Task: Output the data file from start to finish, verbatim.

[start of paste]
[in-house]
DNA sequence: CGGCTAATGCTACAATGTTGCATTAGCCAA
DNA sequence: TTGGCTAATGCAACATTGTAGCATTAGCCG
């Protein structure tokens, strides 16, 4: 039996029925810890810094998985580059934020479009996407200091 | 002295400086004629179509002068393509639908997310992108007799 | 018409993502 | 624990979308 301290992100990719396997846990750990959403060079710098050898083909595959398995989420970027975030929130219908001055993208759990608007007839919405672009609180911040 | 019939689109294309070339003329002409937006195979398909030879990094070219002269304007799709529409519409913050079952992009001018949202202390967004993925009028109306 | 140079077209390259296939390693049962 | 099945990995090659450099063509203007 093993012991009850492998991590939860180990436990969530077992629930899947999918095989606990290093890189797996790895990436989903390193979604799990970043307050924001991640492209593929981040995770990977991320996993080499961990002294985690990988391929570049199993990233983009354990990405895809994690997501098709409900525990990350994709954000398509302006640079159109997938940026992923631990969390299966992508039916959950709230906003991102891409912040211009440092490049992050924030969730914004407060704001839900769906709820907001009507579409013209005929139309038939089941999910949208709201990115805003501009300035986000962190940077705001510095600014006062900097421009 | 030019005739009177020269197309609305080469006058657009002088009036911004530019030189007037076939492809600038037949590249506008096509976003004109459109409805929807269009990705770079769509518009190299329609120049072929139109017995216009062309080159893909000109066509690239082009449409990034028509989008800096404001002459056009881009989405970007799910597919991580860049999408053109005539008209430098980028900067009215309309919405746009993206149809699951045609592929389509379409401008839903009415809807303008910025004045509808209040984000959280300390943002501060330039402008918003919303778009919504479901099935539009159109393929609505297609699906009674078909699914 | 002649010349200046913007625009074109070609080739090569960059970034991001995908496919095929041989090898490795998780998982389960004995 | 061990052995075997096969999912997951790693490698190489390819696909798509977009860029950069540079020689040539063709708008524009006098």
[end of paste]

[in-house]
DNA sequence: CGGCTAATGCTACAATGTTGCATTAGCCAA
DNA sequence: TTGGCTAATGCAACATTGTAGCATTAGCCG
């Protein structure tokens, strides 16, 4: 039996029925810890810094998985580059934020479009996407200091 | 002295400086004629179509002068393509639908997310992108007799 | 018409993502 | 624990979308 301290992100990719396997846990750990959403060079710098050898083909595959398995989420970027975030929130219908001055993208759990608007007839919405672009609180911040 | 019939689109294309070339003329002409937006195979398909030879990094070219002269304007799709529409519409913050079952992009001018949202202390967004993925009028109306 | 140079077209390259296939390693049962 | 099945990995090659450099063509203007 093993012991009850492998991590939860180990436990969530077992629930899947999918095989606990290093890189797996790895990436989903390193979604799990970043307050924001991640492209593929981040995770990977991320996993080499961990002294985690990988391929570049199993990233983009354990990405895809994690997501098709409900525990990350994709954000398509302006640079159109997938940026992923631990969390299966992508039916959950709230906003991102891409912040211009440092490049992050924030969730914004407060704001839900769906709820907001009507579409013209005929139309038939089941999910949208709201990115805003501009300035986000962190940077705001510095600014006062900097421009 | 030019005739009177020269197309609305080469006058657009002088009036911004530019030189007037076939492809600038037949590249506008096509976003004109459109409805929807269009990705770079769509518009190299329609120049072929139109017995216009062309080159893909000109066509690239082009449409990034028509989008800096404001002459056009881009989405970007799910597919991580860049999408053109005539008209430098980028900067009215309309919405746009993206149809699951045609592929389509379409401008839903009415809807303008910025004045509808209040984000959280300390943002501060330039402008918003919303778009919504479901099935539009159109393929609505297609699906009674078909699914 | 002649010349200046913007625009074109070609080739090569960059970034991001995908496919095929041989090898490795998780998982389960004995 | 061990052995075997096969999912997951790693490698190489390819696909798509977009860029950069540079020689040539063709708008524009006098």